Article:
FCC Tees up Wireless, Broadband Items

Within the next month, the Federal Communications Commission is slated to release a report outlining recommendations on wireless regulation.

Within the next month, the Federal Communications Commission is slated to release a report outlining recommendations on wireless regulation drafted by the commissions spectrum policy task force, according to Bryan Tramont, senior legal adviser to FCC Chairman Michael Powell.

The report will be issued for public comment, Tramont told a group of telecommunications professionals Monday at the Yankee Groups Telecom Industry Forum in Washington. Spectrum allocation and wireless carrier licensing issues are top priorities for the commission at this time, he said.

The wireless industry lobbies continuously for new spectrum, but the effort is steadily countered by the demands of the governments wireless users, particularly the Department of Defense, which is eager to maintain the spectrum it holds. The tug of war also plays out on Capitol Hill, where lawmakers are concerned that the United States is lagging behind Europe in wireless service deployment, Kevin Kayes, staff director of the Senate commerce committee, said at the forum.

Many in Congress were interested in introducing spectrum legislation during the past year, but the initiative continuously was detracted by the high-profile battle between incumbent telephone carriers and their rivals over access to the local network, Kayes said. In the next session of Congress, the industry should try to move beyond that age-old debate, he urged.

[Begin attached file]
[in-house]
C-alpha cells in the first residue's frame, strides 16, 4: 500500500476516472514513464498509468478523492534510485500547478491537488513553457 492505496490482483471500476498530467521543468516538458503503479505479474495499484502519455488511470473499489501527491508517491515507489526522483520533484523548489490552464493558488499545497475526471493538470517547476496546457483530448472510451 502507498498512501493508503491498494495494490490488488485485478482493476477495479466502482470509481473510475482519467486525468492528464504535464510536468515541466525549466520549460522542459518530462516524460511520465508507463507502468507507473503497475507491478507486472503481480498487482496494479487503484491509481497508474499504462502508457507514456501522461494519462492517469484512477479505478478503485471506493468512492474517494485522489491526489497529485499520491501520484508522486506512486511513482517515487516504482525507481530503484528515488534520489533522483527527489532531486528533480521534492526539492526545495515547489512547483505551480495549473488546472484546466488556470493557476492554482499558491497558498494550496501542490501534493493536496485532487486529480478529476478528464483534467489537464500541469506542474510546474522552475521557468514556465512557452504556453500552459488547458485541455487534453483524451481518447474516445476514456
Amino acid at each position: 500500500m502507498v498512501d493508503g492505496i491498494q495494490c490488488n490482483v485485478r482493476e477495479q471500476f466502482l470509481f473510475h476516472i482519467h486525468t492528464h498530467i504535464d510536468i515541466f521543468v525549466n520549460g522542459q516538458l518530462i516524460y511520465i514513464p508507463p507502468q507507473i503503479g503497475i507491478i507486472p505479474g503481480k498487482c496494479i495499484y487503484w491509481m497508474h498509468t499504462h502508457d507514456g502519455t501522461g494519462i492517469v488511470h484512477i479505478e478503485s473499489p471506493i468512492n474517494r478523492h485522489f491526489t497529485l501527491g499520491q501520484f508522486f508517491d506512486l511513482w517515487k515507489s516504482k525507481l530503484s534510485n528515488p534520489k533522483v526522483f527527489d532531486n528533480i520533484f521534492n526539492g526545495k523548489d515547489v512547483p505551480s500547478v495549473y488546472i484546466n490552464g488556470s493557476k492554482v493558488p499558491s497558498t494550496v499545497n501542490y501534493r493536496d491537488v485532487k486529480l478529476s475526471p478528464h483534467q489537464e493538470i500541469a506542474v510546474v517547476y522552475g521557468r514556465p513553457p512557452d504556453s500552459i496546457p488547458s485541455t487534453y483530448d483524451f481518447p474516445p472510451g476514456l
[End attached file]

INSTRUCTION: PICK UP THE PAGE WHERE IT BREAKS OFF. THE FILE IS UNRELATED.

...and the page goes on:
Many lawmakers from rural states were frustrated this year also by Congress inability to advance new methods of promoting broadband deployment beyond the urban centers, according to Kayes. "The 'farm team is increasingly frustrated because theyre left out of this debate," he said, adding that it is a constant source of anxiety on the commerce committee.

An aide to the committees chairman, Sen. Ernest Hollings, D-S.C., Kayes speaks for the majority viewpoint in the closely divided Senate. He said that the country should give more serious consideration to subsidizing widespread broadband deployment, but the idea was countered by the Bush administrations representative on the panel, Michael Gallagher, who is deputy assistant secretary at the National Telecommunications and Information Administration. Gallagher noted that the country has higher funding priorities right now, including the war on terrorism.

Presenting the keynote speech at the forum Monday afternoon, FCC Commissioner Kathleen Abernathy said that the agency plans to act on broadband regulations in December or January.

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